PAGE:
Ogikubo Station is the musical collaboration between Maura Weaver (of Ohio pop-punk band Mixtapes) and Mike Park (of Asian Man Records, Skankin’ Pickle, Bruce Lee Band, Chinkees) that is part jangly indie rock, part pop-infused punk. It’s an engaging combination that serves to show that collaborations can still come from an organic, genuine place. Instead of filling album titles with prominent feature spots, Ogikubo Station is what it sounds like when artists like making music together, whether far or near.
For Ogikubo Station, it has been quite far as there are some 2000+ miles between the two (California and Ohio). Their previous work has often seen the two send each other pieces of music that would be then pieced together. But if you’ve listened to their 2018 full-length, the wonderful We Can Pretend Like, you’ll know that they’ve made it work- managing to sound as organic as musicians in a studio together. What makes their latest 3-song EP Okinawan Love Songs even more rewarding is that Weaver and Park spent a good amount of time in the studio together to get these new songs done. It doesn’t mean that there wasn’t any music “over the wires”, Okinawan Long Songs features the bass work of Alkaline Trio’s Dan Andriano, who sent his bass parts in from Florida, all to be assembled by Park in the studio. The results are all worth the effort as the two original songs here are more than just a continuation of We Can Pretend Like, they are a measure of warmth and joy that comes from a genuine love for the art you craft.
The opening cut “Would I Break My Heart Enough for You” takes cues from Rainer Maria and The Anniversary; but with a sound that is a little more pressing. “Spend Some Time With Me” is a little more mid-tempo Midwestern, akin to the sounds that made waves in the late 90s and early 2000s and buoyed by the best of formulas: simple chords and simple melodies. The biggest improvement over their full-length is perhaps the tones of the guitars; sounding less distorted than before and finding this sort of jangly grace that doesn’t stray too far from that formula. In a way, it sounds timeless. The final track of this short outing is their rather wonderful, lo-fi cover of They Might Be Giants’ “Dr. Worm”. Meant to resemble TMBG’s “dial-a-song” sessions they made available from 1983-2006, it’s a nice analog touch to this mostly digital world. The cover itself does more than hold its own to the original and serves as a vehicle for both Park and Weaver to have some creative fun (and another opportunity for Weaver’s great vocals to shine).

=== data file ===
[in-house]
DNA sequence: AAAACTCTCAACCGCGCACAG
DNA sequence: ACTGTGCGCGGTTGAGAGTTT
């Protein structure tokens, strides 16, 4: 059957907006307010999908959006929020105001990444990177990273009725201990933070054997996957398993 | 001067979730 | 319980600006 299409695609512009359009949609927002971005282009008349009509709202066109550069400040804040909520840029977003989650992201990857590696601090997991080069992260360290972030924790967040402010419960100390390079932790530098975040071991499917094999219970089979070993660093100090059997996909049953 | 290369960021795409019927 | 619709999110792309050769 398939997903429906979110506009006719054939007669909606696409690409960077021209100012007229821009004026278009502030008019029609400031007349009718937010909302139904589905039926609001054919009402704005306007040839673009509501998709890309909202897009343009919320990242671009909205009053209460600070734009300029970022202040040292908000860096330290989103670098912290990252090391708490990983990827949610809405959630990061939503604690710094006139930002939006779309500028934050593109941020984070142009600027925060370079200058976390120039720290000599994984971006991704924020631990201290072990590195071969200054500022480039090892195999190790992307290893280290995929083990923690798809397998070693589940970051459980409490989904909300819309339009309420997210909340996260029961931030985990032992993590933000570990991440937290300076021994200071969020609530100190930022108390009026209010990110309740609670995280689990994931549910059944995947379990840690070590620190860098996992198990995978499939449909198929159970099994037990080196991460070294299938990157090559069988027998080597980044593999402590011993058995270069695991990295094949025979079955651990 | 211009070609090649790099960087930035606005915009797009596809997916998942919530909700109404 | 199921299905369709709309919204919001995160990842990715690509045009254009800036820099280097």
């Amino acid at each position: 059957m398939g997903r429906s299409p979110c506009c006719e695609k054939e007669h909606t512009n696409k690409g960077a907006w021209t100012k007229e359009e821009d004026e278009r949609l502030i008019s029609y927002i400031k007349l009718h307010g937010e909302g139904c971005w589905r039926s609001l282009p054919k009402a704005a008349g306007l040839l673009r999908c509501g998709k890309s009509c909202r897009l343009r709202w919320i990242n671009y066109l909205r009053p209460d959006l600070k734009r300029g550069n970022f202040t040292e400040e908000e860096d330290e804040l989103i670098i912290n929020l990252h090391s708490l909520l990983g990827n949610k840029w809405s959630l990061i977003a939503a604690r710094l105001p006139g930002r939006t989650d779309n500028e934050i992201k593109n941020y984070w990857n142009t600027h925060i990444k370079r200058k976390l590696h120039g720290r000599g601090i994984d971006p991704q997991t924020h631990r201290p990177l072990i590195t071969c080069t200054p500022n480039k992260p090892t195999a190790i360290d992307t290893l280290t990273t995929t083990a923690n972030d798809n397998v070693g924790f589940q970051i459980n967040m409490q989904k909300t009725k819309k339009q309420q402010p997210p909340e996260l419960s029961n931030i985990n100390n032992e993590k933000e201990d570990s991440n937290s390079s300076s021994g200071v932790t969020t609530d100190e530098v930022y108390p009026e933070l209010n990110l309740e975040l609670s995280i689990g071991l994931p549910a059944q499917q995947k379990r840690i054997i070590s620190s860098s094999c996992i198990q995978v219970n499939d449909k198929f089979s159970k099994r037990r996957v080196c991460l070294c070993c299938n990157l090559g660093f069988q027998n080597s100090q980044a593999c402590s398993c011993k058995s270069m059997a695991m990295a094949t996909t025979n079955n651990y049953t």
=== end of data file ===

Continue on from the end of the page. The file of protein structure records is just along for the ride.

What’s not so great about this EP? Well, it’s short- more a double A-side than an EP- but those grievances are superficial. Think of it as a quick teaser to what could be forthcoming.
Park’s legacy is one that continues on as both the proprietor of one of the most-loved independent labels in existence, but also a musician whose love for music above all else shows in the multitude of bands he’s done and is currently in (3… but maybe 4?). Ogikubo Station could be his best- in part because of the symphonic, almost perfect harmony he finds musically with Weaver. We can only hope there will be plenty more of Ogikubo Station to come because Okinawan Love Songs is a great burst of musical joy.
Hatchie – Keepsake
Keepsake, the debut album by Brisbane dream pop artist Hatchie is musical luminescence that can only be described as music written for the stars
Brisbane indie-pop artist Hatchie (known to her friends and family as Harriette Pilbeam) is in the envious position of being a pop artist unspoiled by the many trappings of what it is to be a modern pop artist. Unlike some of her contemporaries who craft music by committee or with Sheeran-like self-importance, Hatchie is as of now, unsullied by the pressures of the cookie-cutter pop machine. Hatchie’s debut full length is a showcase for a talent who is supremely confident and composed in her abilities, and Keepsake is musical luminescence that can only be described as music written for the stars. The album is also a wonderful throwback to pop’s dreamy 60s influences that shuffle in and out of this delirium while working alongside distinctly more current musical touches.
There is the lush dream pop sounds of “Without a Blush”, taking cues from the best of what Stars and Goldfrapp conjure but heaping a tonne of Pilbeam’s charisma on it. Like her vocals, “Without a Blush” has this elegance that has the ability to elevate songs from being beautiful to grand. It is the kind of vocal elegance that really shines through on songs like the skittering, beat-driven “Obsessed” and the alternative, guitar-fuelled (yay!) “When I Get Out”. Indie/electronic closer “Keep” is a wonderful end to proceedings.
However, the great strength of Keepsake is not just its composure in how all the songs have been put together. It is also this genuine, natural-sounding quality that permeates the album- nothing overly written, overly produced or put together by research groups or music analysts. It just sounds like talent. We can argue that much of pop music is constructed to appease the moment- designed to grab as much attention as possible in an A.D.D. world. And sure, that can be said about almost any kind of music, but the resulting aural tone of Keepsake is anything but transient or transparent.
The best way to combat tepid chart-topping music is to write better pop songs. Songs like “Her Own Heart” and the disco-toned “Stay” are examples of pop music that come across as timeless. We are moved by the songs found on Keepsake when we listen to them today. And I suspect that in 10 years time, or in 20, we will most likely feel the same. It is rare to find the sort of ageless beauty you find on Keepsake.